Common Latex Allergy Symptoms
Latex allergies have been on the increase in the United States and for good reason. A huge movement towards latex gloves occured in the healthcare industry soon after the increase in AIDS cases in the 1980's, and the side effects were far reaching. What followed was a huge increase in latex allergy cases. An allergic reaction will typically happen soon after the patient's skin comes into contact with the rubber gloves that are worn by medical workers, but the powder residue that comes off the gloves when they are removed is also an allergen. This powder can cause symptoms similar to hay fever and can also worsen asthma in many people. Some of the common mild latex allergy symptoms are:
- Itchy and Watery Eyes
- A Red Rash
A person can also have a more severe anaphylactic reaction to latex. This condition can affect multiple large organs in the body and can quickly spiral out of control to the point where immediate medical attention is necessary. Some of the signs that your allergy could be turning very serious are:
- Your Speech Is Slurred
- Your Skin Is Turning Blue
- You Have Extreme Nausea Or Vomiting
- You Are Having Trouble Breathing
- You Feel Confused
This symptom list is not all inclusive but does show some of the more common reactions to even the slightest of exposure. One thing to note is that many allergies can cause very similar symptoms. It is important to have the proper testing done by a qualified doctor or allergist to pinpoint exactly what is causing your problems. Only a trained specialist can look over the results and make a determination. Once you know what you are allergic to it will be easier to avoid a reaction in the future.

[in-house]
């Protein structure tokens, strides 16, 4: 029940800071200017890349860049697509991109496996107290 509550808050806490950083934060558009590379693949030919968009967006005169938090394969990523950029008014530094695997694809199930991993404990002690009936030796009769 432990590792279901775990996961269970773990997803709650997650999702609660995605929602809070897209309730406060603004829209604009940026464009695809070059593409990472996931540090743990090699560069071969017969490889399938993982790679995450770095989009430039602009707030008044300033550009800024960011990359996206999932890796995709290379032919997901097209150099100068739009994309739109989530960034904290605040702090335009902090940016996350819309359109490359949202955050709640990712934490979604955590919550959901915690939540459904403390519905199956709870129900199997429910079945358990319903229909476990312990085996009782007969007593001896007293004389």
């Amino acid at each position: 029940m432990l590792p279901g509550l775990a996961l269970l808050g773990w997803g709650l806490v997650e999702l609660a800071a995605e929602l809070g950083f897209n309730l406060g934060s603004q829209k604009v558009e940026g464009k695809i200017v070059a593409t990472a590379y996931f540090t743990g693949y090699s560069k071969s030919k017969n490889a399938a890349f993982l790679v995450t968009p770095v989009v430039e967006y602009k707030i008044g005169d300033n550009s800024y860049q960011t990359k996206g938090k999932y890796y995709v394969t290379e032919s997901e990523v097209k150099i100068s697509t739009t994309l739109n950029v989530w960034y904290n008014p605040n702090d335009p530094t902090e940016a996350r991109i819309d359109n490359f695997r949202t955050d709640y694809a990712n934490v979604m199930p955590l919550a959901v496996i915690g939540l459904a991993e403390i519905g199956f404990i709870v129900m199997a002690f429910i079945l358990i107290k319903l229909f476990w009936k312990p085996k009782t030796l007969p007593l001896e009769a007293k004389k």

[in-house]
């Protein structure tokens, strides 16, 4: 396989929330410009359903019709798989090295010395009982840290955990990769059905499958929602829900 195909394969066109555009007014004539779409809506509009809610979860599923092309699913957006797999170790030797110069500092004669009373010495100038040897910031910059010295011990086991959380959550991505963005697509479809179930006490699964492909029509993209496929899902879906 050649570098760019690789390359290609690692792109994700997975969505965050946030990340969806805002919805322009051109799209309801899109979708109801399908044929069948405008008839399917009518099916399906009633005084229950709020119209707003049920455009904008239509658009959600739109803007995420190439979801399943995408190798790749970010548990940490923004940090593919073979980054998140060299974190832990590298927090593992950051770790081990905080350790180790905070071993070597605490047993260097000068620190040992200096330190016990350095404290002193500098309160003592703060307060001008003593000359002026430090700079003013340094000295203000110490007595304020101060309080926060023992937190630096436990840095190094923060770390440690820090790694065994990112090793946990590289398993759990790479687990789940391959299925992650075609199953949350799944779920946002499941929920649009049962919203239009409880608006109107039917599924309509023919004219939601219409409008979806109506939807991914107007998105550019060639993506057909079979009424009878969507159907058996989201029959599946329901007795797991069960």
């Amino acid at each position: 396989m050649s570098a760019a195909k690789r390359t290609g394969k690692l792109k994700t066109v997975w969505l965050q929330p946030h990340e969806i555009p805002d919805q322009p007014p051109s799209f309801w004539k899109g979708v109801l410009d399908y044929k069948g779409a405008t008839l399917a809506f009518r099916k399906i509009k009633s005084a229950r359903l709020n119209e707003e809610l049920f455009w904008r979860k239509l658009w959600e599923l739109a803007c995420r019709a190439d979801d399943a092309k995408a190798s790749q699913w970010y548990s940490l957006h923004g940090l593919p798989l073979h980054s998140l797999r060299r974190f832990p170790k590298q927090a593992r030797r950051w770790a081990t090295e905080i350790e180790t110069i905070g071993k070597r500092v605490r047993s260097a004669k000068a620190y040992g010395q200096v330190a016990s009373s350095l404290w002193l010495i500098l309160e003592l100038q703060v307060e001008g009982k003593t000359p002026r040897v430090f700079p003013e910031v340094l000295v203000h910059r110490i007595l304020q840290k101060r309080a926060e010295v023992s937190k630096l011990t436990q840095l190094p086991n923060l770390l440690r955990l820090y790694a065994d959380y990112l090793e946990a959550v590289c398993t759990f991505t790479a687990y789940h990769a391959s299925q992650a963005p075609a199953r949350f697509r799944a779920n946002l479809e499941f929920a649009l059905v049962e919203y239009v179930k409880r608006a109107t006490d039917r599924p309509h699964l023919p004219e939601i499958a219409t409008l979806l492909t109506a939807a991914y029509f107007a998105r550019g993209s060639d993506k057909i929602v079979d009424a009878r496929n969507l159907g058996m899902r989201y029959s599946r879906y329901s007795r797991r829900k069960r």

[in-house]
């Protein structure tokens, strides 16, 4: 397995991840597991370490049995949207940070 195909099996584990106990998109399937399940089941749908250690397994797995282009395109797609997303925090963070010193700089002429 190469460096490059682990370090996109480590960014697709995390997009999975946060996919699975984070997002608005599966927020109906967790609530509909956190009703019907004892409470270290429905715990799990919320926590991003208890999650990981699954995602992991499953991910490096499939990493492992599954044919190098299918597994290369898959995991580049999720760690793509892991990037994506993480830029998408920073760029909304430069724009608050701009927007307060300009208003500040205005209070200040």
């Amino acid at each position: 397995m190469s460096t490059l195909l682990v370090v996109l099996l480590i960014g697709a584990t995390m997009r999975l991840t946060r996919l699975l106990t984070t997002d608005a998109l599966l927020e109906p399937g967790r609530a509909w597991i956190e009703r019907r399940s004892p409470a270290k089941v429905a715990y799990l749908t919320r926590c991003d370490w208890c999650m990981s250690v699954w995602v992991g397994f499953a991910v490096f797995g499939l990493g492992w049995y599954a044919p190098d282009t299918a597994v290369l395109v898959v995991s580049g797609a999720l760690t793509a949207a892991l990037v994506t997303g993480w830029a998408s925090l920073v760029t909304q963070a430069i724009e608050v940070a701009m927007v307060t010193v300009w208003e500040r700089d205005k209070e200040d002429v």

How Exactly Can A Latex Allergy Be Detected?
Latex allergies basically come in two different forms, the milder delayed hypersensitivity and the more severe immediate reaction. For the milder reactions, latex preservatives and accelerators are placed right onto the skin to see if a reaction occurs. This test is not done if a more severe allergy is suspected. For those allergies a blood test will likely be used, reducing the chances of the person having a serious reaction during the test to almost none. Should the testing come back positive you will need to be extra careful in the future to avoid any exposure to latex products. This will be especially important during trips to the doctor or hospital where latex rubber gloves are commonly used. You can wear a medical alert bracelet that lets any medical professionals know about your allergies, and even go as far as carry some non latex gloves with you just in case.
Latex allergy symptoms can range from mild to severe and can mimic those of other allergies. The good news about this condition is that by simply not exposing yourself to latex you will reduce the chances of a future reaction to almost nothing. There are also some medications that can be prescribed depending on how severe your symptoms are but this may not be recommended as the side effects are sometimes tough to deal with.